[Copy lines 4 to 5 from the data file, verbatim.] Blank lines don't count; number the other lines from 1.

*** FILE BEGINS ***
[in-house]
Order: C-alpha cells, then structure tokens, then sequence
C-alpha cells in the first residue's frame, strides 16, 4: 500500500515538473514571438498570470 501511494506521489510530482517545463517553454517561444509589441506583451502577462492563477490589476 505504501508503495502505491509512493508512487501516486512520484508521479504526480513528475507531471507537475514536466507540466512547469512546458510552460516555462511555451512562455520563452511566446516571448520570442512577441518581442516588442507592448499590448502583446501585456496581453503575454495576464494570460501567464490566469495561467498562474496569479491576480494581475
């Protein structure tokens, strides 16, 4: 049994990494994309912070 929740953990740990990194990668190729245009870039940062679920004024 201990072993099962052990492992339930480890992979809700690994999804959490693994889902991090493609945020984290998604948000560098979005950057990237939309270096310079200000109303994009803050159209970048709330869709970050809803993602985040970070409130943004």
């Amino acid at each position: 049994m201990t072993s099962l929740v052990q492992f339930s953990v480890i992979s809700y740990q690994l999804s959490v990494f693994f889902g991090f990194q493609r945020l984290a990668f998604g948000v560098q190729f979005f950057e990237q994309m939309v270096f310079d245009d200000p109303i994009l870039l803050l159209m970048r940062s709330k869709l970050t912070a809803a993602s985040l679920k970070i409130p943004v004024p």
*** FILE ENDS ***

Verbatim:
């Protein structure tokens, strides 16, 4: 049994990494994309912070 929740953990740990990194990668190729245009870039940062679920004024 201990072993099962052990492992339930480890992979809700690994999804959490693994889902991090493609945020984290998604948000560098979005950057990237939309270096310079200000109303994009803050159209970048709330869709970050809803993602985040970070409130943004």
């Amino acid at each position: 049994m201990t072993s099962l929740v052990q492992f339930s953990v480890i992979s809700y740990q690994l999804s959490v990494f693994f889902g991090f990194q493609r945020l984290a990668f998604g948000v560098q190729f979005f950057e990237q994309m939309v270096f310079d245009d200000p109303i994009l870039l803050l159209m970048r940062s709330k869709l970050t912070a809803a993602s985040l679920k970070i409130p943004v004024p």